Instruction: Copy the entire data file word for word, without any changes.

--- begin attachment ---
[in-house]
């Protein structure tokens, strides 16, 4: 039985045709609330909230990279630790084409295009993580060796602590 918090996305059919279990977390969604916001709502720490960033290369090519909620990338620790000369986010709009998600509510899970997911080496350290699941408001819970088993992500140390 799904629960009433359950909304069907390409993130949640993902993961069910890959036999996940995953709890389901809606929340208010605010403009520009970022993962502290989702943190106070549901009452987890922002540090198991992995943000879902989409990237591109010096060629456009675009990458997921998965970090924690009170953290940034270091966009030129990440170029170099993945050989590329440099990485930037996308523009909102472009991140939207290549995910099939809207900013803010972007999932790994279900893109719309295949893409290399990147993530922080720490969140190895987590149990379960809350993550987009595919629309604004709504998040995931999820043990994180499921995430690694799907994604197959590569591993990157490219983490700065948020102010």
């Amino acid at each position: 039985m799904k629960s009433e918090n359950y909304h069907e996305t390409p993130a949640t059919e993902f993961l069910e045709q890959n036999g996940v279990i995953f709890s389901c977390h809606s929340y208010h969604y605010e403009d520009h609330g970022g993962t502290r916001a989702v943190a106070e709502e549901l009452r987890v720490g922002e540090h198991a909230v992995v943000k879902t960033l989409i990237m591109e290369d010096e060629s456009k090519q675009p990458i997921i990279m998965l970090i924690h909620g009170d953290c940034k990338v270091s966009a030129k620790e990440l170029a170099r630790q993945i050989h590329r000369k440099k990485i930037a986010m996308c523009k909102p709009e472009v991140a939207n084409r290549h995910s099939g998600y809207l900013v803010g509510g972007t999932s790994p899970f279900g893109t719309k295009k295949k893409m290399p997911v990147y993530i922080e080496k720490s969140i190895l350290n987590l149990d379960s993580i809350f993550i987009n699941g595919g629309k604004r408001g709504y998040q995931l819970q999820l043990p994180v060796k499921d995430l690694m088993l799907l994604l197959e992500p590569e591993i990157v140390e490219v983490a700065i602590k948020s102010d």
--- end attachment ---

[in-house]
């Protein structure tokens, strides 16, 4: 039985045709609330909230990279630790084409295009993580060796602590 918090996305059919279990977390969604916001709502720490960033290369090519909620990338620790000369986010709009998600509510899970997911080496350290699941408001819970088993992500140390 799904629960009433359950909304069907390409993130949640993902993961069910890959036999996940995953709890389901809606929340208010605010403009520009970022993962502290989702943190106070549901009452987890922002540090198991992995943000879902989409990237591109010096060629456009675009990458997921998965970090924690009170953290940034270091966009030129990440170029170099993945050989590329440099990485930037996308523009909102472009991140939207290549995910099939809207900013803010972007999932790994279900893109719309295949893409290399990147993530922080720490969140190895987590149990379960809350993550987009595919629309604004709504998040995931999820043990994180499921995430690694799907994604197959590569591993990157490219983490700065948020102010």
């Amino acid at each position: 039985m799904k629960s009433e918090n359950y909304h069907e996305t390409p993130a949640t059919e993902f993961l069910e045709q890959n036999g996940v279990i995953f709890s389901c977390h809606s929340y208010h969604y605010e403009d520009h609330g970022g993962t502290r916001a989702v943190a106070e709502e549901l009452r987890v720490g922002e540090h198991a909230v992995v943000k879902t960033l989409i990237m591109e290369d010096e060629s456009k090519q675009p990458i997921i990279m998965l970090i924690h909620g009170d953290c940034k990338v270091s966009a030129k620790e990440l170029a170099r630790q993945i050989h590329r000369k440099k990485i930037a986010m996308c523009k909102p709009e472009v991140a939207n084409r290549h995910s099939g998600y809207l900013v803010g509510g972007t999932s790994p899970f279900g893109t719309k295009k295949k893409m290399p997911v990147y993530i922080e080496k720490s969140i190895l350290n987590l149990d379960s993580i809350f993550i987009n699941g595919g629309k604004r408001g709504y998040q995931l819970q999820l043990p994180v060796k499921d995430l690694m088993l799907l994604l197959e992500p590569e591993i990157v140390e490219v983490a700065i602590k948020s102010d």